Thursday, July 31, 2008

Surprised me

Yesterday's post about riding as close to practicable to the right side of the road went a little crazy. There were 1,029 visits to The Chief's Corner, just edging out 1,024 on September 7, 2007 as the highest number of daily hits in the life of the blog. Apparently a good share of North Platte read this very short post from September 5, 2007 when a local online newspaper put up a link.

I've got to admit, the flurry of activity yesterday caught me by surprise. When I was writing the post yesterday morning, I thought it was pretty lame, covering a old topic that would be pretty apparent to the people who read The Chief's Corner. I figured that critic who nails me from time to time with the nonsensical comments about "mustard and onions" (as a means of mocking, I think, what he/she believes to be stupid posts) would hit me again, and that I'd deserve it.

Little did I know.

Despite the heavy traffic and accolades, the tone of the comments concerned me a little bit--sort of a "finally, there's a police officer who understands" theme. Thanks for the compliments, but I think my remarks were awfully obvious, and hardly a revelation to police officers. Frankly, I think cycling enthusiasts miss the pretty obvious fact that lots of police officers are cycling enthusiasts themselves. I suspect that cyclists are significantly overrepresented in police departments, in comparison to the general public. That's always been my experience. This is probably true of other fitness activities, too--running, weight training, and so forth. I think you'll find plenty of police officers just about anywhere who commute, train, and participate in triathlons, adventure races, and so forth. I can only recall a couple of road racers, but those numbers are very small in the general population as well. Suffice it to say that our bike racks at work have no cobwebs.

Stow the stereotypes, and I suspect you'll find that most police officers are well aware of the content in yesterdays post, would render the same advice, and are generally inclined to support and defend cyclists rights to use the road like any other vehicle, as established in their State and local laws. I realize there is a strong undercurrent of doubt and suspicion among cycling enthusiasts concerning the police and cycling, and I've never really understood that. That same suspicion was there 25 years ago and doesn't seem to have changed much. Maybe the occasional horror story about a bike-hating officer somewhere gets blown out of proportion and generalized as the norm. It's not, based on my 34 years of observation.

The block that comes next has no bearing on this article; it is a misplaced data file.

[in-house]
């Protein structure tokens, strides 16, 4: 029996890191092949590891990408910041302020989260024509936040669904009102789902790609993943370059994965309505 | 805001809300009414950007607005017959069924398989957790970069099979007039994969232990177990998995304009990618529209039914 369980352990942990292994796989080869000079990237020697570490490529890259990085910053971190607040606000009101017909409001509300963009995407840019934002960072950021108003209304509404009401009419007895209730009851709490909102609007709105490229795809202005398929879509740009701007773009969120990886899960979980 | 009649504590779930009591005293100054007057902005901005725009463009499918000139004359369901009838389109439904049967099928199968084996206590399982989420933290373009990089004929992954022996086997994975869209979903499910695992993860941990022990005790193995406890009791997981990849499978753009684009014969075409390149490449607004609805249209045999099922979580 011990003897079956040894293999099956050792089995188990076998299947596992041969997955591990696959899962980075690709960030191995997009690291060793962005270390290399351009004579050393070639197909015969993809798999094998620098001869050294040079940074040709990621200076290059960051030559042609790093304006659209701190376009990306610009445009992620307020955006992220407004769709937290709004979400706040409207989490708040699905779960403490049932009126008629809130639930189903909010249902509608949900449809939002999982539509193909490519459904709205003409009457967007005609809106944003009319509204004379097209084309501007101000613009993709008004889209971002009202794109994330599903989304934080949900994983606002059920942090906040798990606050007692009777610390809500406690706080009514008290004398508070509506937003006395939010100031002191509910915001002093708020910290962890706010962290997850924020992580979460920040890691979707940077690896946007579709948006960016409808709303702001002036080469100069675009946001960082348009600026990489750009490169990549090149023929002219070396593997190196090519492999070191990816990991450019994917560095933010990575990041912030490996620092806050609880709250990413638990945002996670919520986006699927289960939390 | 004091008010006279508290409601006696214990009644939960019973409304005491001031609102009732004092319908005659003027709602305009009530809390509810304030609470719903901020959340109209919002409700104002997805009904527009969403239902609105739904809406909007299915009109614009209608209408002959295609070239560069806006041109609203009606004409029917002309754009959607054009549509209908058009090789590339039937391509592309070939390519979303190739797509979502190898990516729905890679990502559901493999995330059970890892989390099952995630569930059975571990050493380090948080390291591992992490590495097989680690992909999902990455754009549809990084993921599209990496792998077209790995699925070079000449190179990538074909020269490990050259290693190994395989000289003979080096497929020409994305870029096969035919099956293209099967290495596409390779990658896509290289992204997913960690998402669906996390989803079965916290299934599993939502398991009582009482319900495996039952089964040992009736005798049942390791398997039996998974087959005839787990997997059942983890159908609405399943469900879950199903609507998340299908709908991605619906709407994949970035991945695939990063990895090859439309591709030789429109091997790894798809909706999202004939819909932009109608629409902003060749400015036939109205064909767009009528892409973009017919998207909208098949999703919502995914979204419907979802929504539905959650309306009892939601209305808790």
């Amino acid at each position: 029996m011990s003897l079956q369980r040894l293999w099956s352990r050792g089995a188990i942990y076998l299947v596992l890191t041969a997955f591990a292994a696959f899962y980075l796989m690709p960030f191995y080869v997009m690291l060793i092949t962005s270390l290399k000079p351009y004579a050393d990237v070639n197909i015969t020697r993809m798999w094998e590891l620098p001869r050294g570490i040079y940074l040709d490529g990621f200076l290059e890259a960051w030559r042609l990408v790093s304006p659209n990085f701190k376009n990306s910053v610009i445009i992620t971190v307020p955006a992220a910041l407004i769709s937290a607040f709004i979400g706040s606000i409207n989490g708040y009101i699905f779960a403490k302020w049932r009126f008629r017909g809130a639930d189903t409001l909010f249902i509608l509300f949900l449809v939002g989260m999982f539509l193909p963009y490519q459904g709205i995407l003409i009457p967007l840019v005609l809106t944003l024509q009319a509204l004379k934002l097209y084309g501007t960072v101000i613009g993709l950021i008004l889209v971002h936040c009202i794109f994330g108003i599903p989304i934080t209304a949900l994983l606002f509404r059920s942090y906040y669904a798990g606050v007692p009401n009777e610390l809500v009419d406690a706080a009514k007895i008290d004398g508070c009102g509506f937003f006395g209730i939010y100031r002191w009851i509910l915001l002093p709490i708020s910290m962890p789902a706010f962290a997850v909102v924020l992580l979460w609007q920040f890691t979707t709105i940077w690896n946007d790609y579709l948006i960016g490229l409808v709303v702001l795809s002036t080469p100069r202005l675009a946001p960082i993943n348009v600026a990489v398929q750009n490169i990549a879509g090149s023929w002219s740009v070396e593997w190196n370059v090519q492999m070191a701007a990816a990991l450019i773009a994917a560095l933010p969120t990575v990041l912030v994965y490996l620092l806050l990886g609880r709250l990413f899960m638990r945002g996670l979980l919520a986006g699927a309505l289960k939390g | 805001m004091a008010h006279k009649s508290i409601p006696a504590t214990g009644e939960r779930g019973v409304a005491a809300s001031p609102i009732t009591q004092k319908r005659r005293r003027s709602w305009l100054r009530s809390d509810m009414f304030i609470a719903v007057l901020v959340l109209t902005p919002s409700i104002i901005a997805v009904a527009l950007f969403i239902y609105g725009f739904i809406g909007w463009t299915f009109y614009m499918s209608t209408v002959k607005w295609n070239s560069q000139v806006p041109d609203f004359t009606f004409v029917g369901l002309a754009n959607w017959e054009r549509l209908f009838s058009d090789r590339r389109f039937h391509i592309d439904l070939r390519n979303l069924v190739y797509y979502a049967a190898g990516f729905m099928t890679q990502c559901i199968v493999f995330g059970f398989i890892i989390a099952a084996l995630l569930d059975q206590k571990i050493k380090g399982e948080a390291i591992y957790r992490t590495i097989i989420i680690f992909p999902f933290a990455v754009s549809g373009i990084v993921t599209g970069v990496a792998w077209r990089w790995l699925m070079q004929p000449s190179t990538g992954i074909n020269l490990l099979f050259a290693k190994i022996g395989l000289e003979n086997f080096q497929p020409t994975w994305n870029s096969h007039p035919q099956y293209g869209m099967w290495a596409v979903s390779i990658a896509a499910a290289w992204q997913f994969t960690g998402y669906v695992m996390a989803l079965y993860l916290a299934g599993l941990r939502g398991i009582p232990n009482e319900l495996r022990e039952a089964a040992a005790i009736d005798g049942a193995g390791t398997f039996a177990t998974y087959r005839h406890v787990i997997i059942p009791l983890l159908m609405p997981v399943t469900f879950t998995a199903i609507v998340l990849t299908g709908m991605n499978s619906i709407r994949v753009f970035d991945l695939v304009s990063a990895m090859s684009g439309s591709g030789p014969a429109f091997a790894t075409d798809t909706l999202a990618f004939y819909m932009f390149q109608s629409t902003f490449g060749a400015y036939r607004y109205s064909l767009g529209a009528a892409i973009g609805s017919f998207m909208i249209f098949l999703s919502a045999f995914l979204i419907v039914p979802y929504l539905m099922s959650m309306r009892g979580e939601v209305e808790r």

15 comments:

Anonymous said...

Chief, your post yesterday made me laugh when you mentioned bicycle riders staying away from parked cars by the width of the door on a Monte Carlo. I had a 1975, and the door seemed like it was about 11 feet long. It sagged from it's own weight so bad that it took a "lift and slam" approach to close it. The vinyl roof was pretty awesome, too.

Anonymous said...

Is the mustard and onions thing about the special sauce at TB and KFC

Midland Lutheran College said...

"Mustard and onions"?

Not sure he's mocking... that sounds like a good combination on top of a brat.

Maybe he's offering recipes?

Fluxus said...

I've never had a problem with a police officer while biking in Lincoln (or a problem any other time, for that matter). And like some of the comments yesterday, I've never had a serious problem with a driver in Lincoln, either--most of the drivers here are very courteous, kind, and patient.

However, the occasional honks and yelled comments I do get seem to indicate that more education for drivers regarding the kinds of situations cyclists face on the road is helpful. It's a matter of drivers just not knowing or understanding why a cyclist might occasionally be out in a lane of traffic. For people who don't bike, those situations probably just don't make sense.

Every bit of public information to help drivers to understand the nature of bike traffic is very helpful, and for that I most sincerely thank you.

Tom Casady said...

6:56-

How come I always find your 1975 Monte Carlo parked about six inches from my car when I've parked at the end of a half-empty parking lot to avoid door dings on my new ride?

Anonymous said...

Chief, As an avid cyclist I have a question regarding what the proper course of action is that I run into on a regular basis.

Is the walk signal necessary to legally cross an intersection if the traffic is moving parallel with the way you are crossing? Example, Bike path that runs along Hwy 2 at 33rd St. The crossing doesn't show the walk signal unless the button is pressed. So if I arrive 2 seconds after the traffic signal on Hwy 2 turns green, I get a red do not walk signal. Do I need to stop and wait for the next cycle before legally crossing?